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How social media changed the US election result

3 min read

Back to Blog

3 min read

How social media changed the US election result

Posted in Social Media on 9th November 2016 9:00 am

In light of the US presidential election, we thought it would be apt to discuss the power of social media within politics.

Today we found the result of the election was that Donald Trump will become the 45th president of the United States.

Whilst social media is currently rife with political opinions about the result, it is interesting to consider the impact of social media in the run up to this election.

Both candidates used a plethora of marketing tools to gain more voters than their opponent, however social media proved its enormous social impact once more.

As seen from the graphs below (Figure 1, Figure 2), both candidates gained a substantial number of followers on Facebook and Twitter over the past six months.

Figure 1. Graph detailing Donald Trump and Hillary Clinton’s Facebook page likes over the past six months.

social media US election facebook

Figure 2. Graph detailing Donald Trump and Hillary Clinton’s Twitter followers over the past six months.

social media US election

It currently stands that Donald Trump has approximately 13 million followers on Twitter and 12 million Facebook page likes. Hillary Clinton however, has 10 million Twitter followers and 8 million Facebook page likes.

It poses the question, what was the influence of social media on the presidential election?

Seeing as Trump won the election and had the largest social media following, its does suggest that social media has an enormous influence on votes.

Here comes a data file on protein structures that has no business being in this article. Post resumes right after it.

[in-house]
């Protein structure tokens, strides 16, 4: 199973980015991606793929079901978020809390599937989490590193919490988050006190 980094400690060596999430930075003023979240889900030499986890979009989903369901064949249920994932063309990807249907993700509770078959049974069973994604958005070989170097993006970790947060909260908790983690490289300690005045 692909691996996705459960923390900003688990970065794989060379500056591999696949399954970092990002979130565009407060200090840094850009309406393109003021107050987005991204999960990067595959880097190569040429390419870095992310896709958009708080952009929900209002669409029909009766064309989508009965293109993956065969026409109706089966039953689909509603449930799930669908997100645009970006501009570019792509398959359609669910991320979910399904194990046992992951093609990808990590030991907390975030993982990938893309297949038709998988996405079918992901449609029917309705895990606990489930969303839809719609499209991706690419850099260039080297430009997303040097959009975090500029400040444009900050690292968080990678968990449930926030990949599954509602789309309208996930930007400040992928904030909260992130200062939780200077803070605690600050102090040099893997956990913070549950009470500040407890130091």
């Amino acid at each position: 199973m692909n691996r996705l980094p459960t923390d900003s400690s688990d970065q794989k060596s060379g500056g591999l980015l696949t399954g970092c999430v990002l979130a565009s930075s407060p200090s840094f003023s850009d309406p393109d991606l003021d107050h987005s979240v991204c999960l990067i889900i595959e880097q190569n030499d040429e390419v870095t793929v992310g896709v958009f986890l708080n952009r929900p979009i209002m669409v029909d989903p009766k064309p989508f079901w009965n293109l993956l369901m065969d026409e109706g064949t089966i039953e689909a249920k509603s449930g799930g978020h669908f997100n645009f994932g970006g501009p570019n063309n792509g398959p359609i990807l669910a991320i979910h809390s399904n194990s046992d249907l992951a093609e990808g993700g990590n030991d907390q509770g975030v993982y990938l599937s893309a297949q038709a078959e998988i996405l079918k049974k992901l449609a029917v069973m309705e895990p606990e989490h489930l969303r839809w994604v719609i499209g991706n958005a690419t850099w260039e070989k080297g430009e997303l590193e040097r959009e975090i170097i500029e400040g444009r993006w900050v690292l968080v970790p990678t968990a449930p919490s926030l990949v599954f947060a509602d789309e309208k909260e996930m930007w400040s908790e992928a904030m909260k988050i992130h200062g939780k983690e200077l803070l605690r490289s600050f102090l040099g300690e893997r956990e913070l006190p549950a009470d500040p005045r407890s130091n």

It is an incredibly effective tool to reach an engage with the masses, and to enforce your opinion upon others.

Social media platforms allowed Donald Trump and Hillary Clinton to engage with potential voters on a one-to-one basis, with The Telegraph stating that social media was Trumps most powerful weapon.

It meant that they could actively engage with the vast population of America in an intimate way. Having the ability to connect with potential voters in this way means that communication seems organic and unbiased from other parties.

Due to the always-on nature of social media, there reportedly was an increase in millennial participation in politics.

This generation has otherwise been uninterested in politics in previous years, with many feeling like their vote doesn’t make a difference. However, as presidential candidates have first-hand access to youth, the topic becomes more and more real and relevant, and consequently encourages engagement.

Bernie Sanders, a previous candidate who many assumed to be ‘too boring’ for millennials, gained many followers through his excellent social media campaigns. Sanders reportedly did this by portraying an authentic and honest persona which encouraged a conversation with his audience.

Do social media followers convert to political followers?

Whilst the number of social media followers are interesting statistics to consider, the number does not necessarily mean that they have more voters behind them.

However, for many people, Trump’s controversial opinions are of interest, whether they agreed with them or not.

It’s like the saying, ‘any publicity is good publicity’, and in the world of social media it is true.

This has been proven today with the controversial results of this election. It again emphasises the power of online social engagement.

The more you make your voice heard online, the more authority you will hold.

Social engagement doesn’t only have an impact within politics, it works incredibly well in the business world.

Donald Trump essentially built up his own ‘brand awareness’ using these digital tools over the course of his campaign, and look at where its got him today!

If you are interested in using social media to publicise your business, get in touch with us here to have a chat!

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